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Pinobanksin 3-acetate

$852

  • Brand : BIOFRON

  • Catalogue Number : BD-P0946

  • Specification : 98.0%(HPLC&TLC)

  • CAS number : 52117-69-8

  • Formula : C17H14O6

  • Molecular Weight : 314.3

  • PUBCHEM ID : 148556

  • Volume : 25mg

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Catalogue Number

BD-P0946

Analysis Method

HPLC,NMR,MS

Specification

98.0%(HPLC&TLC)

Storage

2-8°C

Molecular Weight

314.3

Appearance

Powder

Botanical Source

Structure Type

Flavonoids

Category

Standards;Natural Pytochemical;API

SMILES

CC(=O)OC1C(OC2=CC(=CC(=C2C1=O)O)O)C3=CC=CC=C3

Synonyms

4H-1-Benzopyran-4-one, 3-(acetyloxy)-2,3-dihydro-5,7-dihydroxy-2-phenyl-, (2R-trans)-/Pinobanksin 3-O-acetate/4H-1-Benzopyran-4-one, 3-(acetyloxy)-2,3-dihydro-5,7-dihydroxy-2-phenyl-, (2R,3R)-/3-acetoxy-5,7-dihydroxyflavanone/3-Acetylpinobanksin/Pinobanksin-3-acetate/3-acetoxypinocembrin/Pinobanksin Acetate/(2R-trans)-3-(Acetyloxy)-2,3-dihydro-5,7-dihydroxy-2-phenyl-4H-1-benzopyran-4-one/3-O-acetylpinobanksin/(2R,3R)-5,7-Dihydroxy-4-oxo-2-phenyl-3,4-dihydro-2H-chromen-3-yl acetate/Pinobanksin-3-O-acetat

IUPAC Name

[(2R,3R)-5,7-dihydroxy-4-oxo-2-phenyl-2,3-dihydrochromen-3-yl] acetate

Applications

Density

1.5±0.1 g/cm3

Solubility

Soluble in Chloroform,Dichloromethane,Ethyl Acetate,DMSO,Acetone,etc.

Flash Point

205.1±23.6 °C

Boiling Point

547.6±50.0 °C at 760 mmHg

Melting Point

InChl

InChl Key

BJYHZSNSMVEQEH-SJORKVTESA-N

WGK Germany

RID/ADR

HS Code Reference

2932990000

Personal Projective Equipment

Correct Usage

For Reference Standard and R&D, Not for Human Use Directly.

Meta Tag

provides coniferyl ferulate(CAS#:52117-69-8) MSDS, density, melting point, boiling point, structure, formula, molecular weight etc. Articles of coniferyl ferulate are included as well.>> amp version: coniferyl ferulate

No Technical Documents Available For This Product.

PMID

25549184

Abstract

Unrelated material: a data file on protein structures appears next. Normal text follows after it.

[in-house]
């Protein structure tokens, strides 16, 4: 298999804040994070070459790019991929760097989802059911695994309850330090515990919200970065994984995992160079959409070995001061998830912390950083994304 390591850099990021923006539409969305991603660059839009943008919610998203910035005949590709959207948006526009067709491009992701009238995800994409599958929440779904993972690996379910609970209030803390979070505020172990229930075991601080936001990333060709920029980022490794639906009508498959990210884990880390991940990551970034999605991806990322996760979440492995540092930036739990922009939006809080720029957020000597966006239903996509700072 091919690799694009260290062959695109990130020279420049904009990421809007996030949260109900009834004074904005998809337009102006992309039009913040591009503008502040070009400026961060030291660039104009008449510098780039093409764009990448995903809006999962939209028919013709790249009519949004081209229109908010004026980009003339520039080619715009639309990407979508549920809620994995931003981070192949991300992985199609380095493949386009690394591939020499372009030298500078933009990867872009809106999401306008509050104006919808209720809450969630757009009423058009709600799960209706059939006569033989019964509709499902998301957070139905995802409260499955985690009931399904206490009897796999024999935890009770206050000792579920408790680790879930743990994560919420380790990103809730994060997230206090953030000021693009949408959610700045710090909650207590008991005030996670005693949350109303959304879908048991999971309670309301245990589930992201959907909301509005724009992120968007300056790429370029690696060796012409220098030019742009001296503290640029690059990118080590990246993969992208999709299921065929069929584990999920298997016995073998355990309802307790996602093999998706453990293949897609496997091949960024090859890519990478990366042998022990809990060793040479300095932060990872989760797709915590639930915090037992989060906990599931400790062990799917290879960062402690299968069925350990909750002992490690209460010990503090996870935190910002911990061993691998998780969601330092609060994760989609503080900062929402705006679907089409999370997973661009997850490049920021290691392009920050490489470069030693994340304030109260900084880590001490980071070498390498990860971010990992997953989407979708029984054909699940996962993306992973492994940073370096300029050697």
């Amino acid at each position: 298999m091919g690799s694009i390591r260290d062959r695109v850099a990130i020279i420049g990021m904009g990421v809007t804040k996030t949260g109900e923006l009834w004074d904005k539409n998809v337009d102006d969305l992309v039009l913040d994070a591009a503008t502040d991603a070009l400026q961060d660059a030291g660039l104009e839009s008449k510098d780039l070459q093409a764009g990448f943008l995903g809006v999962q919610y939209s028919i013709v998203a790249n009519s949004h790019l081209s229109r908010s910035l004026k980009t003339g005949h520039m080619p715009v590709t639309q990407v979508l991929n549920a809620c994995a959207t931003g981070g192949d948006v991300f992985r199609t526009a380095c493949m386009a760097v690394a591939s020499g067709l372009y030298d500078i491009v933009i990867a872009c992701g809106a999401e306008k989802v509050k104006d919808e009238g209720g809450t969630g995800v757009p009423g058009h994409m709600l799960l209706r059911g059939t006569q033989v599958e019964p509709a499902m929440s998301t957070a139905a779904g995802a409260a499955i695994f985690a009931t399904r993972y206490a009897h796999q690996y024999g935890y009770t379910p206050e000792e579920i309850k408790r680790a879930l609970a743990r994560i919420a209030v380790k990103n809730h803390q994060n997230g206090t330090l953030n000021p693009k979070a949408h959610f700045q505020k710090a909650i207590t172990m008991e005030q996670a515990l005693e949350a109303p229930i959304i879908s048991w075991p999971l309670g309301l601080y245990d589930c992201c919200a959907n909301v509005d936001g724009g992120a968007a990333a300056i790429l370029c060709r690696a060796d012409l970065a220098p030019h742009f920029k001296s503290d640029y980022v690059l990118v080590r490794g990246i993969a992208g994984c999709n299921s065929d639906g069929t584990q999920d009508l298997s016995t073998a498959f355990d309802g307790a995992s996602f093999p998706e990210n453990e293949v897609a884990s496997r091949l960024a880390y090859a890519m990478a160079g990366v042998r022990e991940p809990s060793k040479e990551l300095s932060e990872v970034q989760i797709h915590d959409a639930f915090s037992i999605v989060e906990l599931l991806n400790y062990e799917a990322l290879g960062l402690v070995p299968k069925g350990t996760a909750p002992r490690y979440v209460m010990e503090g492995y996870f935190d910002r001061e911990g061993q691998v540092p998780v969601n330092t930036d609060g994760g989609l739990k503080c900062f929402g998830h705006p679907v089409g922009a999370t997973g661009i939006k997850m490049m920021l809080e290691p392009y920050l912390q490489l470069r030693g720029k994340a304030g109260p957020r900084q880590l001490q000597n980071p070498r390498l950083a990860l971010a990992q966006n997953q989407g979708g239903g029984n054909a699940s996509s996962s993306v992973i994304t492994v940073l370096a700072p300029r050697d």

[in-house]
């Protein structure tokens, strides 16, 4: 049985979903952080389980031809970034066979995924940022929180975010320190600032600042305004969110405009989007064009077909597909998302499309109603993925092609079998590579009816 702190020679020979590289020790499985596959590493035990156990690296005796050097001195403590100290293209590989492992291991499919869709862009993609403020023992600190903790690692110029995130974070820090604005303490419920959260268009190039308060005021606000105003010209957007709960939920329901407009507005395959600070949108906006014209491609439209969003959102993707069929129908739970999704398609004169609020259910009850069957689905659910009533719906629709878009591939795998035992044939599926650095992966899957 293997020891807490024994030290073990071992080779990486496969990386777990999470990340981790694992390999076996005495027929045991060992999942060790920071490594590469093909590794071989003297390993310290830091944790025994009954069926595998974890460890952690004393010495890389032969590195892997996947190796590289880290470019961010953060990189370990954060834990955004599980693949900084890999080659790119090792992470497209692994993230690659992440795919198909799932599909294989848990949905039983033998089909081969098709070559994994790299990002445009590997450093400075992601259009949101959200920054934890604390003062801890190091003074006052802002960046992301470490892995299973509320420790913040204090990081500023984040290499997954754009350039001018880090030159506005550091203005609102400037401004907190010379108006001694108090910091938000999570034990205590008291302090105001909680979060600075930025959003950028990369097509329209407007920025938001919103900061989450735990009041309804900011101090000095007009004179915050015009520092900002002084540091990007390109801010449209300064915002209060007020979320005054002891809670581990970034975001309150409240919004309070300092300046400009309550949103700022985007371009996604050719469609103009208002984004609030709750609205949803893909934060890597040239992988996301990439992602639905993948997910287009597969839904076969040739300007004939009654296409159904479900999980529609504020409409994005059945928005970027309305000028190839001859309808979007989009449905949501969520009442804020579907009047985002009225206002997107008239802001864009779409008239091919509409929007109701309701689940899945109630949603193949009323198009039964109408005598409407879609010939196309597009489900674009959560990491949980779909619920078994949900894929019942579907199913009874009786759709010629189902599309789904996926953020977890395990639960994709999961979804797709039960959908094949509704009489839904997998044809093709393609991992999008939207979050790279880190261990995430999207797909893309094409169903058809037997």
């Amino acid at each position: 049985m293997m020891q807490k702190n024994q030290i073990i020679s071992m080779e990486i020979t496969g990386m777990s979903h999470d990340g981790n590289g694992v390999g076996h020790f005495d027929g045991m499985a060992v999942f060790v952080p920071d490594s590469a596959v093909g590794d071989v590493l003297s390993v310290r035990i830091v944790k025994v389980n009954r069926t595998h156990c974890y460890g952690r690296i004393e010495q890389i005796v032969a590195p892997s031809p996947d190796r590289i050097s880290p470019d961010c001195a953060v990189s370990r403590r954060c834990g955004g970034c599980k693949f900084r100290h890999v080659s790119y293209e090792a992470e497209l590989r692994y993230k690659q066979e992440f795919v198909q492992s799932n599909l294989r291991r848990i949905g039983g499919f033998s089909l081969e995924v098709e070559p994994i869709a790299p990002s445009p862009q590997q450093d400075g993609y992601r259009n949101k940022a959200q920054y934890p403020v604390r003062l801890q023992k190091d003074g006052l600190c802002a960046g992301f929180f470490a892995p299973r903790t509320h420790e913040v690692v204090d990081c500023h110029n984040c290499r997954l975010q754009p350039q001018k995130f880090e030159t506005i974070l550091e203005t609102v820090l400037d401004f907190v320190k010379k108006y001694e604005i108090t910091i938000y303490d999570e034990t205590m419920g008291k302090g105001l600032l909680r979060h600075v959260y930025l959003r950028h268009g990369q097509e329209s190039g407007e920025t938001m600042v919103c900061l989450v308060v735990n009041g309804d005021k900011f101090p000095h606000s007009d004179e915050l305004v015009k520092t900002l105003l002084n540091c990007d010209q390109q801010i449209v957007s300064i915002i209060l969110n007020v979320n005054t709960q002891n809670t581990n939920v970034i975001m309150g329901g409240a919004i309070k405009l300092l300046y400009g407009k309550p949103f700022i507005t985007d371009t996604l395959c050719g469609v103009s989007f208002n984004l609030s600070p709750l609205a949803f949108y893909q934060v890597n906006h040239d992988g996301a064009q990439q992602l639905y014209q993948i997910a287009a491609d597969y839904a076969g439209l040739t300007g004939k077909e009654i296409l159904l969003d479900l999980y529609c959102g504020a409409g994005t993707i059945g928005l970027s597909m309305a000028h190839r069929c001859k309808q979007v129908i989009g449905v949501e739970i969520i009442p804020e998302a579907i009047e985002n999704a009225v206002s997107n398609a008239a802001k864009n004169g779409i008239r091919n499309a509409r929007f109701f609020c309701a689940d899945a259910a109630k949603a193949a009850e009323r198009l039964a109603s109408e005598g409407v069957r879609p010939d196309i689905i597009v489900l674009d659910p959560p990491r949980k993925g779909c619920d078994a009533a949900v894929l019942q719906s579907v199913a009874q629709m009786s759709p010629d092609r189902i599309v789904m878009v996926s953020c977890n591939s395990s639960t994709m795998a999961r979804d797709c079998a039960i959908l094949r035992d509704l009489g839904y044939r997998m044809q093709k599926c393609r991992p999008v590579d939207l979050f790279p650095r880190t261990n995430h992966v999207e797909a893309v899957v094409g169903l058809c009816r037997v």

The accessibility of high-throughput sequencing has revolutionized many fields of biology. In order to better understand host-associated viral and microbial communities, a comprehensive workflow for DNA and RNA extraction was developed. The workflow concurrently generates viral and microbial metagenomes, as well as metatranscriptomes, from a single sample for next-generation sequencing. The coupling of these approaches provides an overview of both the taxonomical characteristics and the community encoded functions. The presented methods use Cystic Fibrosis (CF) sputum, a problematic sample type, because it is exceptionally viscous and contains high amount of mucins, free neutrophil DNA, and other unknown contaminants. The protocols described here target these problems and successfully recover viral and microbial DNA with minimal human DNA contamination. To complement the metagenomics studies, a metatranscriptomics protocol was optimized to recover both microbial and host mRNA that contains relatively few ribosomal RNA (rRNA) sequences. An overview of the data characteristics is presented to serve as a reference for assessing the success of the methods. Additional CF sputum samples were also collected to (i) evaluate the consistency of the microbiome profiles across seven consecutive days within a single patient, and (ii) compare the consistency of metagenomic approach to a 16S ribosomal RNA gene-based sequencing. The results showed that daily fluctuation of microbial profiles without antibiotic perturbation was minimal and the taxonomy profiles of the common CF-associated bacteria were highly similar between the 16S rDNA libraries and metagenomes generated from the hypotonic lysis (HL)-derived DNA. However, the differences between 16S rDNA taxonomical profiles generated from total DNA and HL-derived DNA suggest that hypotonic lysis and the washing steps benefit in not only removing the human-derived DNA, but also microbial-derived extracellular DNA that may misrepresent the actual microbial profiles.